On Feb 22nd the Bedfordshire, Cambridgeshire and Hertfordshire Road Policing Unit announced the launch of Operation Velo which will be targeting, amongst other things, unsafe passing of cyclists. Initially this will be launched in Cambridge City Centre but there are plans to roll it out across the county as well as Bedfordshire and Hertfordshire.
CycleHerts has been lobbying for a close pass initiative in Hertfordshire for some time and has been compiling a map showing stretches of road where cyclists are reporting frequent close passing.
On January 16th Councillor Jim Brown of Stevenage Borough Council accompanied HCC employees Ian Davidson (Highway Locality Manager, North Herts and Stevenage) and Mike Moralee (Assistant Highway Manager, North Herts Group) on an inspection of the Stevenage cycleway network. Here is Jim’s report.
WelHatCycling have updated their Space for Cycling document for 2018. The document places the national Space for Cycling campaign themes in a local context, for district and county councillors and other stakeholders.
Eunomia and Sustrans have been working to develop a model that measures air quality benefits from increased active travel. It is estimated that more than 12,000 premature deaths from air pollution alone would be prevented over 10 years if both England and Scotland reached their respective goals to get more people to walk and cycle. In addition there would be £9.31 billion worth of benefits to the economy over the same time period. Read more.
If you look at the CycleHerts website you may have noticed that it lists a new member organisation. The A10 Corridor Cycling Campaign is an independent campaign to improve cycling conditions along the A10 corridor between Royston and Cambridge.
Not so obvious are the 2018 meeting dates, but if you click on Meetings under Resources you will see that they have been set. The four meetings will all be on Thursdays at 19:30 – please put the following dates in your diary (venues yet to be decided):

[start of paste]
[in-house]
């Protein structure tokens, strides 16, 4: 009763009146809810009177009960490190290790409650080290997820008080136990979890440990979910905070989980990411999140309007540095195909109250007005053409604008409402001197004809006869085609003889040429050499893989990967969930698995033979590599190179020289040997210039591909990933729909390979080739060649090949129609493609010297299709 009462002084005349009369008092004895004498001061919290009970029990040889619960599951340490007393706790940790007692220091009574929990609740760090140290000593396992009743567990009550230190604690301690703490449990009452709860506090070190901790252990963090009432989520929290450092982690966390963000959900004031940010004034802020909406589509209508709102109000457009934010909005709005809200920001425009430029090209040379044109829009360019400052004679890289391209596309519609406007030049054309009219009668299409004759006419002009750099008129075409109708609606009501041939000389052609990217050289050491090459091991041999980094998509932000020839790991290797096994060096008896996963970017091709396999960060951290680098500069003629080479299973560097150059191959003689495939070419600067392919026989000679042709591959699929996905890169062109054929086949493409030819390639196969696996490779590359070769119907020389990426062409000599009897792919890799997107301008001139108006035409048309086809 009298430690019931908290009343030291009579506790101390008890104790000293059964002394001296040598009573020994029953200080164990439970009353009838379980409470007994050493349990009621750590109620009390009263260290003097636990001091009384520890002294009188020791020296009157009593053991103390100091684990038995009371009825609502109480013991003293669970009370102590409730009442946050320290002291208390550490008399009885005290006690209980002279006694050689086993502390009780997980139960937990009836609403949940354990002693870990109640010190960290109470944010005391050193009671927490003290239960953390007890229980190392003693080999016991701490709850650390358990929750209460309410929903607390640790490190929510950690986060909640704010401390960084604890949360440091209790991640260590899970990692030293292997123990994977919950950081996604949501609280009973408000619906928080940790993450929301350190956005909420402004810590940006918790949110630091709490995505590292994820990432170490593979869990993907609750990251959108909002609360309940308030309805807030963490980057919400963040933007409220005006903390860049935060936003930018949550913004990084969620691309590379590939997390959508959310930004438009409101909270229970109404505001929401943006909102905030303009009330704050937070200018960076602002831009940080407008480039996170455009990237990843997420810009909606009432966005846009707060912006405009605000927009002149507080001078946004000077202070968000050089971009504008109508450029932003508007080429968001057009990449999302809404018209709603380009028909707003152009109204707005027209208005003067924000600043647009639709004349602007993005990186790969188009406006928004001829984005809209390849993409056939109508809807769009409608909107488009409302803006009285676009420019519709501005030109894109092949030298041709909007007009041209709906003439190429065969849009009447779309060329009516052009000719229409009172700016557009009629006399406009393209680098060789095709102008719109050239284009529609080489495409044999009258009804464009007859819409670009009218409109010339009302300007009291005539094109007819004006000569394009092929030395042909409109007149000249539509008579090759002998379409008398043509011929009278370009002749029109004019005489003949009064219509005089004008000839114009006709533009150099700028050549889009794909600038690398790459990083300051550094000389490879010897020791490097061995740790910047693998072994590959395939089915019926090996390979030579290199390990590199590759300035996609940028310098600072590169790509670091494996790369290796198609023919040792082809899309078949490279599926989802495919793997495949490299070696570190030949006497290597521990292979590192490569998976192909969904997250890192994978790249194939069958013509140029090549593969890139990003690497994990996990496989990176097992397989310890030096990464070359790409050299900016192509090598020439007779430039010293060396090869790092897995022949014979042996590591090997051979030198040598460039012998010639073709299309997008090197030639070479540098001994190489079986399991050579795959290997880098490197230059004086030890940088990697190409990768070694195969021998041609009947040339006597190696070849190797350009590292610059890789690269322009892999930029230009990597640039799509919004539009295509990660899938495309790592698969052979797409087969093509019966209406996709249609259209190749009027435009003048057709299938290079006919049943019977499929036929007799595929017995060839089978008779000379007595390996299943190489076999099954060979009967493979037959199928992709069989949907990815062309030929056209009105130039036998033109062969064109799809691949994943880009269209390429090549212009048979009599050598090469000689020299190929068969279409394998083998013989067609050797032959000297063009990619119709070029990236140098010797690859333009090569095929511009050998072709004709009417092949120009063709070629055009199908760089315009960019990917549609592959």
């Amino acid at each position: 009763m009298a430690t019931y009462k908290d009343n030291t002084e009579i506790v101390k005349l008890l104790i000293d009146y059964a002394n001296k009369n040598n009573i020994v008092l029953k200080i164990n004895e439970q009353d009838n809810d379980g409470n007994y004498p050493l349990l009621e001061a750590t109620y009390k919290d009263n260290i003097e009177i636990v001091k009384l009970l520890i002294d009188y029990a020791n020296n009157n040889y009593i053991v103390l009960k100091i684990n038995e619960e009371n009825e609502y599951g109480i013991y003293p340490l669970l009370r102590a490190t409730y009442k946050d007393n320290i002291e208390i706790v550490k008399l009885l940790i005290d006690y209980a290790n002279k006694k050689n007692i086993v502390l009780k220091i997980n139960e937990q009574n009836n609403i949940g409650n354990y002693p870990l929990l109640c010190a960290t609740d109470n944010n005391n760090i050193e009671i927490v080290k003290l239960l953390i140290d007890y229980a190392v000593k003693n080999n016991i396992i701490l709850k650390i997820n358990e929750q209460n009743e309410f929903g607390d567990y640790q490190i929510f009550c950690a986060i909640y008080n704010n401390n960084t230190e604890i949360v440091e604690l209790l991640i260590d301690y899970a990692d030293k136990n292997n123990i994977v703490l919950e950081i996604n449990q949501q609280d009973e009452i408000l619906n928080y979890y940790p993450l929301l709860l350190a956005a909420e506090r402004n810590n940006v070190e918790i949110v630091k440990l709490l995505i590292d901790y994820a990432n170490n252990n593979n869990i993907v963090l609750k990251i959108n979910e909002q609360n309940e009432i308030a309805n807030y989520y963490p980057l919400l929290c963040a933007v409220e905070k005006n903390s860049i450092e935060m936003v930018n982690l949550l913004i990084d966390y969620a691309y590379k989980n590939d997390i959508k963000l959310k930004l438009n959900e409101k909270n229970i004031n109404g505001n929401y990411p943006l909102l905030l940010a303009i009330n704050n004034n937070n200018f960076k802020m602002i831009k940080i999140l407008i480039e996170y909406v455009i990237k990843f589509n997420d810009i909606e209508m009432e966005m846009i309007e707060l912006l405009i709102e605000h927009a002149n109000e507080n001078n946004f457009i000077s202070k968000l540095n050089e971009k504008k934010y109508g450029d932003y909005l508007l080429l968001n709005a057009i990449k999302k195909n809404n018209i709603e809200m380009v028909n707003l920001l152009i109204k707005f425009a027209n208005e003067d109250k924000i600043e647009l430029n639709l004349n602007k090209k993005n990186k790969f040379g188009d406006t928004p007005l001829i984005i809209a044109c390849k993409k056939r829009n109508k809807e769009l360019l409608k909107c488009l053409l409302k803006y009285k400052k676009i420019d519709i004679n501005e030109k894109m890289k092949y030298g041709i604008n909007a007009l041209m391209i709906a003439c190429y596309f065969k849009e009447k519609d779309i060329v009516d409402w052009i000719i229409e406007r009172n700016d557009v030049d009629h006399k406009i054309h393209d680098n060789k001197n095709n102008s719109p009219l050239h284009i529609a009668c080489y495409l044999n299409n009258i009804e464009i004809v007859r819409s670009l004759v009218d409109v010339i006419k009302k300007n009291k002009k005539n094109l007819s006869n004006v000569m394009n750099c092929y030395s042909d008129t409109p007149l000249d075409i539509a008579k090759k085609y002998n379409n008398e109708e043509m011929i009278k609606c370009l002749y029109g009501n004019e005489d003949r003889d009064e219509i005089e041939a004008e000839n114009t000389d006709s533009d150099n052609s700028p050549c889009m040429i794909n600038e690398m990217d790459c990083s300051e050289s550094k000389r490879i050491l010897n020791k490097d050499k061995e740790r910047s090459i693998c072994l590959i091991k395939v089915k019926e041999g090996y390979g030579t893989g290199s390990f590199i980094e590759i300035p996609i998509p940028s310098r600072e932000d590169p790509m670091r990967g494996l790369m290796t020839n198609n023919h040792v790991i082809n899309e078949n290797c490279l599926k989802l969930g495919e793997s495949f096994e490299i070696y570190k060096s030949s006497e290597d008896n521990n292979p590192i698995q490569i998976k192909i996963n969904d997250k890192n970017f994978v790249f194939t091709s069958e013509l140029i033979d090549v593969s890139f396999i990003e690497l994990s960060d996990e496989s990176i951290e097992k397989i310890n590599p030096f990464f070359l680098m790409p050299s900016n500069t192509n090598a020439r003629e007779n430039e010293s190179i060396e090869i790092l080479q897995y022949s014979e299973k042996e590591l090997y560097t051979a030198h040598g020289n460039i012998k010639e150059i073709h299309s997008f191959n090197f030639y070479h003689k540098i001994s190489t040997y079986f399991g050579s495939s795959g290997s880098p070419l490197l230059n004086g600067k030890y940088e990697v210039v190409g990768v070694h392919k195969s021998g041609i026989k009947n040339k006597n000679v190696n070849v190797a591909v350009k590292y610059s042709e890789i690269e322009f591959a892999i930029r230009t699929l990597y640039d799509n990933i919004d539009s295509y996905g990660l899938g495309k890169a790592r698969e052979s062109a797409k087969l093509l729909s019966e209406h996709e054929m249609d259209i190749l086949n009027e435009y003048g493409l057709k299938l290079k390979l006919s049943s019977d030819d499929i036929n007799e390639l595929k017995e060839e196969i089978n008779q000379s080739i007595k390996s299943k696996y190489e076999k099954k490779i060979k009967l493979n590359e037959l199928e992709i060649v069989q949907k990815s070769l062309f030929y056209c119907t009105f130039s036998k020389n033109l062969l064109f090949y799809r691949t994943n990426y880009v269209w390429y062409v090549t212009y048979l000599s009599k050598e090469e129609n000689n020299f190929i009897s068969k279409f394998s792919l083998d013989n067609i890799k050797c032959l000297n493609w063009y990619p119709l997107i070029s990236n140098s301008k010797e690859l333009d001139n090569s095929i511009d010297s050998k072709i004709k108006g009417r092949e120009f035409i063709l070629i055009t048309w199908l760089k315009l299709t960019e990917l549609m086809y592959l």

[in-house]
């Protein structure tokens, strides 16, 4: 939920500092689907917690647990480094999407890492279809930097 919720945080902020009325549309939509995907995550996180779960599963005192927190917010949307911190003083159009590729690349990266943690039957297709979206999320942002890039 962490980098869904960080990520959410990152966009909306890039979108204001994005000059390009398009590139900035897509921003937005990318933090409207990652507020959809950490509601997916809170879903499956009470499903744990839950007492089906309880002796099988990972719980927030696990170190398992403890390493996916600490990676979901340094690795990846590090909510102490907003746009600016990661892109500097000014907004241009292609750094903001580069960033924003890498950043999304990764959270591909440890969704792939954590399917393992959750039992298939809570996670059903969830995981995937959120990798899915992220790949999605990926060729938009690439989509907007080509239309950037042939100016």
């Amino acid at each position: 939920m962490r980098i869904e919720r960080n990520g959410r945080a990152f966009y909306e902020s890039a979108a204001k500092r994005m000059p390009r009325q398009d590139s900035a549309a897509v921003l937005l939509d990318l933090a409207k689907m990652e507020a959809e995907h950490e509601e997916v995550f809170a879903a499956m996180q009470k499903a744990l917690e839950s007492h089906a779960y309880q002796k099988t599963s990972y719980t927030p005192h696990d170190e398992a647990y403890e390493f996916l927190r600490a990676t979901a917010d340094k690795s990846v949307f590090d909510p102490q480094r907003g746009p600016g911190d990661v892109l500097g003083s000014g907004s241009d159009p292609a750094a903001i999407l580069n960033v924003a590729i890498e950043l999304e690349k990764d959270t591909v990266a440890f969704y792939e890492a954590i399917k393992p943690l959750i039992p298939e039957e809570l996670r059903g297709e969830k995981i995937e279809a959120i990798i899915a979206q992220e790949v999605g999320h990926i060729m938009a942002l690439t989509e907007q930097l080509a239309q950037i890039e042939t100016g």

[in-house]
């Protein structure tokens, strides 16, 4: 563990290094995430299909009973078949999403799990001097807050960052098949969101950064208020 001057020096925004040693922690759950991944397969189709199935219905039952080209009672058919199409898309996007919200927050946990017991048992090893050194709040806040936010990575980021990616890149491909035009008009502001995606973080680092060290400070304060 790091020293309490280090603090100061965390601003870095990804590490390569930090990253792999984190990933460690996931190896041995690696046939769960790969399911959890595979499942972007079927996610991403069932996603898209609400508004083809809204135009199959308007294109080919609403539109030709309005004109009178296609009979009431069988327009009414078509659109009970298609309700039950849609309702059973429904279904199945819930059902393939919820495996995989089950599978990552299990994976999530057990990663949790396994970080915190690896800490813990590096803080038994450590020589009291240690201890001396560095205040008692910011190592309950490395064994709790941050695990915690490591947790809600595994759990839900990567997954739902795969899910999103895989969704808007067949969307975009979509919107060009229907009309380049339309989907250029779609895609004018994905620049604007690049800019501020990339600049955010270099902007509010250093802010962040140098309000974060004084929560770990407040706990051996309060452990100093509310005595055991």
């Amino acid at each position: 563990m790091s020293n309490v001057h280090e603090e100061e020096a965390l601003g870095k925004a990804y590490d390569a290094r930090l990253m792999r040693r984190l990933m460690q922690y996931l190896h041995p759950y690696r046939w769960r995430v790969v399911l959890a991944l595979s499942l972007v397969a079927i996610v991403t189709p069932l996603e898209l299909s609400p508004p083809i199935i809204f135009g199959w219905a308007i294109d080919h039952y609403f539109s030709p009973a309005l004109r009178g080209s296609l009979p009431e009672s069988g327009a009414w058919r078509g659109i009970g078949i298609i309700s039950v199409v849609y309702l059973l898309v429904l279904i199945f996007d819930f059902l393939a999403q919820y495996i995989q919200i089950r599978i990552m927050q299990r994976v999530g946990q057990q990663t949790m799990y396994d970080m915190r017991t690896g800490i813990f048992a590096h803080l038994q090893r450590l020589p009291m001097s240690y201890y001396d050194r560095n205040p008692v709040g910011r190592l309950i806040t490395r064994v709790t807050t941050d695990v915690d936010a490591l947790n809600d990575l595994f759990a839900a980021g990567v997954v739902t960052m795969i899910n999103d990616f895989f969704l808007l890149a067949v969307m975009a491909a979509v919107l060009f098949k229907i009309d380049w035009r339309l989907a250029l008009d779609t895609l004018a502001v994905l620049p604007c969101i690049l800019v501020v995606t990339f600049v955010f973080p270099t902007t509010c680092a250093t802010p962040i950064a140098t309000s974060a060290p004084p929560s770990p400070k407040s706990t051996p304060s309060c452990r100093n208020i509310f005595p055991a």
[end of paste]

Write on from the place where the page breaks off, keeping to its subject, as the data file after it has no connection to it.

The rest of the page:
- Thursday 1st February
- Thursday 19th April (AGM)
- Thursday 19th July
- Thursday 25th October
Hertfordshire County Council is consulting on the Local Transport Plan (LTP4).
2018 has been designated Hertfordshire’s first Year of Physical Activity.
On September 19th the Road Danger Reduction Forum, in partnership with West Midlands Police, held a training day on “Policing close passing of cyclists and related behaviours” courtesy of West Midlands Fire Service in Birmingham. Here is a summary of where police forces are with this.
Is your child’s school trying to ban or discourage cycling? Here’s a Cycling UK guide designed to help tackle the sort of barriers that keep cropping up.
Transport for London recently released a report on Understanding and Managing Congestion produced for them by Integrated Transport Planning Ltd. Meanwhile in the Guardian, Will Norman (London’s walking and cycling commissioner) wrote an article about how protected cycle lanes are one of the best ways to reduce congestion in London, carrying up to five times as many people per hour as a main road.
The STACC public meeting this Thursday 25th May will feature a presentation by Phil Escritt titled “Getting the most out of Rights of Way” in which he will talk about methods for achieving rights of way improvements for cyclists, walkers and horse-riders. The meeting will take place at 19:30 in the Marlborough Road Methodist Church, AL1 3XG
On our website there is a link to a table showing the body responsible for maintenance of various cycle routes. For the Cole Green Way the table showed “HCC Rights of Way Team” but that turns out to have been incorrect. Bob Fenton at Rights of Way explained that the Cole Green Way is not a recorded public highway or right of way, but the land is within the ownership of HCC and is maintained by the Rural Estates team as a permissive route. In wet weather sections of the route become wet and muddy and Rural Estates is aware of the problem but they do not currently have the money to fix it.
I asked Bob Fenton to review the document for other similar errors and he came up with three corrections:
Jersey Lane was listed as “HCC as highway authority” but that is just the tarmac bits, there rest is maintained by the rights of way team.
Ayot Greenway (like the Cole Green Way) was listed as “HCC rights of way team” but again it is actually under rural estates.
Finally there is Keyfield Terrace in St Albans which was listed as “HCC as highway authority due to right of way being hard surfaced”. Keyfield Terrace itself is public highway so it is maintained by HCC as highway authority. There is an adjacent right of way through the car park but it is just a footpath (St Albans City 19/HCC 67). Since it is not a cycle route Keyfield Terrace was removed from the table.